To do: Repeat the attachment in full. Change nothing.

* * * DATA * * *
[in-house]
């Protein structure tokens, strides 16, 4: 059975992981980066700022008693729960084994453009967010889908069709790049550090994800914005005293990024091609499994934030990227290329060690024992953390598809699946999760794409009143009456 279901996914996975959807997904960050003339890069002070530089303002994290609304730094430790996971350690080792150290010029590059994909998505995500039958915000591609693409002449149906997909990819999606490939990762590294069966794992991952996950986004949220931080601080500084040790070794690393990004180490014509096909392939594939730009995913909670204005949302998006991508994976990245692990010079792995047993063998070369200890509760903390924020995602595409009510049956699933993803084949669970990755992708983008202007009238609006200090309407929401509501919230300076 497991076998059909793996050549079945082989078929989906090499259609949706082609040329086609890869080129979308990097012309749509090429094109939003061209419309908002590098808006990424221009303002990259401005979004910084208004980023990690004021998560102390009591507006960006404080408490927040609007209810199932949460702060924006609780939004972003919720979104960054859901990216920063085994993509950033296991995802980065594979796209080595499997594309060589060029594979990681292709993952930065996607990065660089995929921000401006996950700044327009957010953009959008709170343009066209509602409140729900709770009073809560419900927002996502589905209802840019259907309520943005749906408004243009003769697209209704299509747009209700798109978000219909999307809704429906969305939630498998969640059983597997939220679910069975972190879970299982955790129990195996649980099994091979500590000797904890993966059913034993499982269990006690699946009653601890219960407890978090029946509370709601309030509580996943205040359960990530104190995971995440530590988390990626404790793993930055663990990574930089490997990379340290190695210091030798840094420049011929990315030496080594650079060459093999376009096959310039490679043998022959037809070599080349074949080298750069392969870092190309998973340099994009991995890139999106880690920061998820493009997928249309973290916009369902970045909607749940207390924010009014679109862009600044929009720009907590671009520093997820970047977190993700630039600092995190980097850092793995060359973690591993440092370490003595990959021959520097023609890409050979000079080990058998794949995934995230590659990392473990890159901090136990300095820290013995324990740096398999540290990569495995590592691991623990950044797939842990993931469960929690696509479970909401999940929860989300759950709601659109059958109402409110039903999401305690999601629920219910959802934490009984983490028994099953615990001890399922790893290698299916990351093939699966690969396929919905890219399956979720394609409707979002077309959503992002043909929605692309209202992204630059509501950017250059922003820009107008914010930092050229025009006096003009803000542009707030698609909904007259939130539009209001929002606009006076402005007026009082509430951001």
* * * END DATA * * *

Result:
[in-house]
């Protein structure tokens, strides 16, 4: 059975992981980066700022008693729960084994453009967010889908069709790049550090994800914005005293990024091609499994934030990227290329060690024992953390598809699946999760794409009143009456 279901996914996975959807997904960050003339890069002070530089303002994290609304730094430790996971350690080792150290010029590059994909998505995500039958915000591609693409002449149906997909990819999606490939990762590294069966794992991952996950986004949220931080601080500084040790070794690393990004180490014509096909392939594939730009995913909670204005949302998006991508994976990245692990010079792995047993063998070369200890509760903390924020995602595409009510049956699933993803084949669970990755992708983008202007009238609006200090309407929401509501919230300076 497991076998059909793996050549079945082989078929989906090499259609949706082609040329086609890869080129979308990097012309749509090429094109939003061209419309908002590098808006990424221009303002990259401005979004910084208004980023990690004021998560102390009591507006960006404080408490927040609007209810199932949460702060924006609780939004972003919720979104960054859901990216920063085994993509950033296991995802980065594979796209080595499997594309060589060029594979990681292709993952930065996607990065660089995929921000401006996950700044327009957010953009959008709170343009066209509602409140729900709770009073809560419900927002996502589905209802840019259907309520943005749906408004243009003769697209209704299509747009209700798109978000219909999307809704429906969305939630498998969640059983597997939220679910069975972190879970299982955790129990195996649980099994091979500590000797904890993966059913034993499982269990006690699946009653601890219960407890978090029946509370709601309030509580996943205040359960990530104190995971995440530590988390990626404790793993930055663990990574930089490997990379340290190695210091030798840094420049011929990315030496080594650079060459093999376009096959310039490679043998022959037809070599080349074949080298750069392969870092190309998973340099994009991995890139999106880690920061998820493009997928249309973290916009369902970045909607749940207390924010009014679109862009600044929009720009907590671009520093997820970047977190993700630039600092995190980097850092793995060359973690591993440092370490003595990959021959520097023609890409050979000079080990058998794949995934995230590659990392473990890159901090136990300095820290013995324990740096398999540290990569495995590592691991623990950044797939842990993931469960929690696509479970909401999940929860989300759950709601659109059958109402409110039903999401305690999601629920219910959802934490009984983490028994099953615990001890399922790893290698299916990351093939699966690969396929919905890219399956979720394609409707979002077309959503992002043909929605692309209202992204630059509501950017250059922003820009107008914010930092050229025009006096003009803000542009707030698609909904007259939130539009209001929002606009006076402005007026009082509430951001």